Dressed in polar bear fur and wearing animal claws on a string around his neck, Marti Suulutsun certainly makes an impressive sight as I head up to the remote island of Uummannaq in western Greenland.
It is a rather hot day – like the Arctic summer – with an air temperature of about 10 degrees Celsius and I tell Marti to feel a bit warm when I step on a wooden jetty on a wooden boat.
Fortunately, the 33-year-old can speak English well and he laughs as an answer before taking me to his group of 11 dogs, which he keeps just outside the main city on the rocky island.
Dressed in a polar bear fur pants and wearing animal claws on a string around his neck, Marti Suulutsun certainly provides an impressive picture. The 35-year-old lives on the remote island of Uummannaq in Greenland
Uummannaq is the eleventh city of Greenland with about 1,280 inhabitants – and it is home to the country's northernmost ferry terminal
& # 39; They're pretty hot, "he continues over his pants as we walk on the quiet, winding, tarmaced roads.
He further explains that the fur came from a bear that his uncle shot three years ago and that he also ate the nutritious meat of the creature.
Hunting polar bears are common in Greenland – and the locals use all parts of the animal as a means of surviving in the harsh cold.
The government enforces strict quotas on the number of bears that can be killed to keep the population stable.
Hunting, explains Marti, is one of his favorite pursuits and one of the reasons he left the mainland of Denmark for the remote wilderness.
Marti has 11 dogs, which he keeps in an area just outside the capital
Marti says about the subject of love that it is not difficult to meet someone, because the community is so small but he has not looked too much. For the time being Marti only needs his dog package
He muses: & # 39; I like being in nature. The best time of the year for me is winter when it is cold and I can go out with my dogs and see the northern lights dancing. & # 39;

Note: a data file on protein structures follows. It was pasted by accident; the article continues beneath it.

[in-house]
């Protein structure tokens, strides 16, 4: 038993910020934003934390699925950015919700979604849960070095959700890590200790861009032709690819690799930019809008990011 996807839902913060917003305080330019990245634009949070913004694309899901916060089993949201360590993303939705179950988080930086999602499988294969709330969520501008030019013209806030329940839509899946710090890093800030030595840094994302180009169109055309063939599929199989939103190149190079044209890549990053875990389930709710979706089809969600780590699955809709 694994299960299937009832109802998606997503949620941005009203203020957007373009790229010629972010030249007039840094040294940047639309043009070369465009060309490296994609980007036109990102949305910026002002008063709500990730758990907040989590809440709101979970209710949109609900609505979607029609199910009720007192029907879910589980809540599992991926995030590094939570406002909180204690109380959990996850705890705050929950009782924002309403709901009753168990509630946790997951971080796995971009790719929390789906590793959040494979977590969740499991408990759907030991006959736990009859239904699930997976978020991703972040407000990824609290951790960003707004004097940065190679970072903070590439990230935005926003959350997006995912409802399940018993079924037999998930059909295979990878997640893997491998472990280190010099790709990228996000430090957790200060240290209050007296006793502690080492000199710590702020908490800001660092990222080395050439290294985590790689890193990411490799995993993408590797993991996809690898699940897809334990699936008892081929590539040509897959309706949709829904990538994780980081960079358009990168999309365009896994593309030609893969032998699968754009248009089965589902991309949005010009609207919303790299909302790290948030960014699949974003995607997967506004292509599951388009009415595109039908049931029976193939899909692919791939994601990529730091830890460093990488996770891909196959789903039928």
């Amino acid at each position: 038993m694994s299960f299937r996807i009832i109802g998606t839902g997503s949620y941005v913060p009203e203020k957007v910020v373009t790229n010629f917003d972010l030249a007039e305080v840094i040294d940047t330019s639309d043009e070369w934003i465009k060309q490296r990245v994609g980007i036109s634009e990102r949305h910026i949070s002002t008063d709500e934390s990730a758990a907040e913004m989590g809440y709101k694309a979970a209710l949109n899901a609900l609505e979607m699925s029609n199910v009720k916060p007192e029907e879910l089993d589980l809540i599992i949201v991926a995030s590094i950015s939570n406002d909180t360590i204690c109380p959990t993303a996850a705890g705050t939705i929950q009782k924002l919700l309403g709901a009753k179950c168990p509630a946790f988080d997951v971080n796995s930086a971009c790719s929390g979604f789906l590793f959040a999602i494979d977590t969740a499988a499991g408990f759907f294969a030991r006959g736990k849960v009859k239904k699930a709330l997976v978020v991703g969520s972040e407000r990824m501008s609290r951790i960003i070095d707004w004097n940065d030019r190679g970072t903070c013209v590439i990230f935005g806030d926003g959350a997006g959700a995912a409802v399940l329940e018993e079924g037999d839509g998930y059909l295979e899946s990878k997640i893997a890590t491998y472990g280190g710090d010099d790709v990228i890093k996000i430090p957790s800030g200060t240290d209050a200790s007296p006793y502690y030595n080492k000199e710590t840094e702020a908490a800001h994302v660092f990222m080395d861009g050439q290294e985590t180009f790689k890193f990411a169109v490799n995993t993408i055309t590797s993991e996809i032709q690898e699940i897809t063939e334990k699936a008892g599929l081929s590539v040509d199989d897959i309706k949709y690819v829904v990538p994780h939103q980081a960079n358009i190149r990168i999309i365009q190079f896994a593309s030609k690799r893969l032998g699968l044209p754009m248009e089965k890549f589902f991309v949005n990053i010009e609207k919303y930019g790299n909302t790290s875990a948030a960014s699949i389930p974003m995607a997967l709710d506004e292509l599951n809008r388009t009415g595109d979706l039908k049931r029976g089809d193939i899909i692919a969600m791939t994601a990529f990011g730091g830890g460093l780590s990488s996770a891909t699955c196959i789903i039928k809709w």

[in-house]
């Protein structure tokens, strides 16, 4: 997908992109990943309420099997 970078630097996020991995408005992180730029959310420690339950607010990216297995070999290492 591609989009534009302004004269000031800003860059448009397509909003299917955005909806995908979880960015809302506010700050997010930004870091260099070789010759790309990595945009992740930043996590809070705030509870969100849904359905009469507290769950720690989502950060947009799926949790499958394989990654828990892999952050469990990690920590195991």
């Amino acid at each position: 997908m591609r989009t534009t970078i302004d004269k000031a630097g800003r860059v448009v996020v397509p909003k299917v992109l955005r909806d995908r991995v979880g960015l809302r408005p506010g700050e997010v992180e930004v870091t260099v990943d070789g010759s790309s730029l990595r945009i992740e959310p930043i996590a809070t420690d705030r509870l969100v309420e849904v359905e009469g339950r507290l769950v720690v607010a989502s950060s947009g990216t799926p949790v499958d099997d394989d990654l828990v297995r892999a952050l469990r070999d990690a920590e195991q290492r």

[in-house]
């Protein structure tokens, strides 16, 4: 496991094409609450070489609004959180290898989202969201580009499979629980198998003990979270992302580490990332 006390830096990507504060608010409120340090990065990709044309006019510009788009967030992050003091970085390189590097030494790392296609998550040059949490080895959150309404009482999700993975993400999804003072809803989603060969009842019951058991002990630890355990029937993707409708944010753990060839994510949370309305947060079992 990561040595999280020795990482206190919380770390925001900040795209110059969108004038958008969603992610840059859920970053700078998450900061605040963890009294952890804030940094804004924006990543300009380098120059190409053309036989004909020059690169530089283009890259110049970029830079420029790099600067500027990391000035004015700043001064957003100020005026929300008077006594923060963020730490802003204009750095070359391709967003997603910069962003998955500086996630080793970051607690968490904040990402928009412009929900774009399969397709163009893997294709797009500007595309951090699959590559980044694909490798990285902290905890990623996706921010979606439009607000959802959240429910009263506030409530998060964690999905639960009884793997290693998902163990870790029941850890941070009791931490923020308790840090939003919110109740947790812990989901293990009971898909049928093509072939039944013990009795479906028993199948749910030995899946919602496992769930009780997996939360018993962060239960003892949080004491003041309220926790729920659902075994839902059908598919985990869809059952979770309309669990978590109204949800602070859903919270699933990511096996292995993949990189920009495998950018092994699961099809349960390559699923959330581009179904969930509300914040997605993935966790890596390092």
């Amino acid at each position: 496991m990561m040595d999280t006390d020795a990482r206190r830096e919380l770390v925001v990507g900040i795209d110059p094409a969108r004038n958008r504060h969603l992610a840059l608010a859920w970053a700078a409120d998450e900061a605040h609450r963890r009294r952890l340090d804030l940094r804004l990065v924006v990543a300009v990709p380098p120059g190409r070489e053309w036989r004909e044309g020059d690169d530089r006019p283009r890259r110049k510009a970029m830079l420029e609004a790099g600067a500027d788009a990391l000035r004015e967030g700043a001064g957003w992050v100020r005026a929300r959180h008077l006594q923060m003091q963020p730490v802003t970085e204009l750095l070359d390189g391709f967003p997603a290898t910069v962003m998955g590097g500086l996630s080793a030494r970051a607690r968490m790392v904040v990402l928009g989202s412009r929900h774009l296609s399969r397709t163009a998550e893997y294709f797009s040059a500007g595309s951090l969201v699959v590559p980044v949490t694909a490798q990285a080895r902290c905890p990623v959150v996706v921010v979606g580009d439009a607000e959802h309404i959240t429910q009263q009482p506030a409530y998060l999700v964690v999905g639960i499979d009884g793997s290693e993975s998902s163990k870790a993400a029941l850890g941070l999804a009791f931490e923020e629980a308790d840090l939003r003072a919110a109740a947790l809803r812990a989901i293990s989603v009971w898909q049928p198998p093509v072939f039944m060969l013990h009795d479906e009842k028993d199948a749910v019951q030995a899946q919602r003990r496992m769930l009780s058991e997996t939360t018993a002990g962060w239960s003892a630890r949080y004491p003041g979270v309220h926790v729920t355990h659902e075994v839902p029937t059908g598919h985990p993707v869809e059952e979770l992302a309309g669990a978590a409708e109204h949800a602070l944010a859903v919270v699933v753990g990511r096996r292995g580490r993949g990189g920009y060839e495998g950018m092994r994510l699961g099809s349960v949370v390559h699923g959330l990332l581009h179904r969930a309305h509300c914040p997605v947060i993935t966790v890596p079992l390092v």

Marti says he was always intrigued about Greenland, with his interest in the island enhanced by his adoption by a Greenlandic woman as a teenager after his mother died.
He decided to move from the town of Viborg in Denmark to Greenland about ten years ago – where he had family – and settled for the first time in the coastal town of Ilulissat, which has a population of about 4,800.
But that was not quiet enough.
So he moved to Uummannaq, where only 1,280 people live.
He is a trained electrician and had first gone to the island region to do some wiring work and to feel at home immediately.
After climbing a small hill and over a flat, rocky terrain we finally arrive at Marti's pride and joy – his group of 11 dogs.
Along with hunting, the native Dane earns money through tourism and takes visitors on dog sledding trips. He also has two houses in the area and rents one
The dogs cry wildly when a cold wind blows and Marti tries to calm them down by talking to them and giving them hugs.
So what is life in Uummannaq like, with 24-hour daylight in summer and perpetual darkness in winter with temperatures dropping below minus 30 degrees?
Marti thinks and reacts, sitting on a sled to give his dogs more attention: I do not have a TV, but we have electricity and water. We can also get Netflix and they have improved the internet.
& # 39; I have a boat. I sometimes go to the pub, but here they do not have good beers. Greenland people are so open. We all help each other here. & # 39;
Marti says he loves Christmas on Christmas Eve, because he is a sweet tooth and sweets and whipped cream are his favorite treats.
But on a typical day, he eats oatmeal in the morning and dries musk ox, fish and whale for lunch or dinner.
Soup and rice are other main courses that he enjoys.
Find & # 39; Love & # 39; Marti says that it is not difficult to meet someone, because the community is so small, but he has not seen much of it.
For the time being Marti only needs his dog package.
Along with hunting, the native Dane earns money through tourism and when winter strikes, he takes visitors on dog sledding trips.
He also has two houses in the area and rents one.
During our walk back to the city, I notice that Marti says hello to everyone we pass.
I see that for him this wild spot is his paradise, with icebergs instead of palm trees; puppy's instead of parakeets and cream cakes with Christmas instead of coconuts.
What does a man want more?
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